In Homs, where the Musalaha movement began with Mother Agnes Mariam as one of its leaders, and where its members continue to work for peace and reconciliation, we met a group of ex-fighters who have accepted the Syrian government offer of amnesty (the 5th such) and stopped fighting. Some are now working with the Musalaha movement for a peaceful solution in Syria. (Before leaving Damascus we learned over 100 rebels had agreed to give up their guns and that this is happening throughout Syria.)
We also met with six registered opposition parties. They said that internal problems, such as marginalization of a big part of the Syrian society, was part of the conflict, but that Syrians could deal with these problems, without foreign intervention and internationalization of the crisis in order to implement foreign agendas.
During a reception, the religious leaders, including Grand Mufti Dr. Ahmad Badr al-Din Hassoun and His Beautitude, Patriarch Gregorios Laham, shared their message that Syria is united in its diversity, and their belief that Syrian people will be able to reach an understanding amongst themselves and resolve their differences in a national dialogue and without the use of guns. They believe in a Syria that is created by Syrians and not by outside forces. Like most Syrians, they are sure that if other countries will stop the flow of arms, fighters and other interference in Syria, the Syrian people will be able to reach an understanding amongst themselves and rebuild Syria together. We were also informed that they all support the planned elections in spite of the fighting.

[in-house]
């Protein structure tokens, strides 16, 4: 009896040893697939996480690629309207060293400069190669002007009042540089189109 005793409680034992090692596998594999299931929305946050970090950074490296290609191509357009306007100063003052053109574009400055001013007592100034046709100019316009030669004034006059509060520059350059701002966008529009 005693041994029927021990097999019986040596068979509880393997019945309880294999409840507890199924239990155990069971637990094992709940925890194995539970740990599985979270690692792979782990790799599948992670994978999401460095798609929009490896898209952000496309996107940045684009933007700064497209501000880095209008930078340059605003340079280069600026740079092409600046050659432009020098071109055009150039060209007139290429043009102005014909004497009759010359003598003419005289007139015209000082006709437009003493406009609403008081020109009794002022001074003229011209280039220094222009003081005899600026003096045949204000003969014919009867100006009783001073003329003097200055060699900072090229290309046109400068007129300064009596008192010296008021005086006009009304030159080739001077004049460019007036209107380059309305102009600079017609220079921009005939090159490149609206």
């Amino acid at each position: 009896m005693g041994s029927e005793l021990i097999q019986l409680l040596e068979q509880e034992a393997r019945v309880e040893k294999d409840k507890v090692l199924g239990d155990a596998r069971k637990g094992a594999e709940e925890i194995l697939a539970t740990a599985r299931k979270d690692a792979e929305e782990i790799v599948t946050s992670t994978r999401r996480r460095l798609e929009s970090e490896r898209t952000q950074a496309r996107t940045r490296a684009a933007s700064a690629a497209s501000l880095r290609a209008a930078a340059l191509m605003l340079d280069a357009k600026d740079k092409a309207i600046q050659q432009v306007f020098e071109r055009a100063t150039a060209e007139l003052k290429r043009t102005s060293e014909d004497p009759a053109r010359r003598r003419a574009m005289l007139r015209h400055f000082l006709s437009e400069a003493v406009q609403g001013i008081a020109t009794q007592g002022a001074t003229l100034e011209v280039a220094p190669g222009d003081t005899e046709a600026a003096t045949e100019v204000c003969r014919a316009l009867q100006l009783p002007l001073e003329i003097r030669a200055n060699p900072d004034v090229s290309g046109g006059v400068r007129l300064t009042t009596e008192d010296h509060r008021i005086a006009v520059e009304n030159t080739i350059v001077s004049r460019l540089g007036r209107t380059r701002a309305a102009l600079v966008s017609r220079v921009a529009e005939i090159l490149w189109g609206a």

Our delegation left Syria inspired by and hopeful for the Syrian people, for peace in their country, and we ask our countries and indeed all countries, to respect the integrity and sovereignty of Syria.
To all those who have lost loved ones, we extend our deepest sympathy. We thank our hosts and the Syrian people for their kindness and hospitality and assure them of our solidarity as they rebuild their country, which has suffered so very much.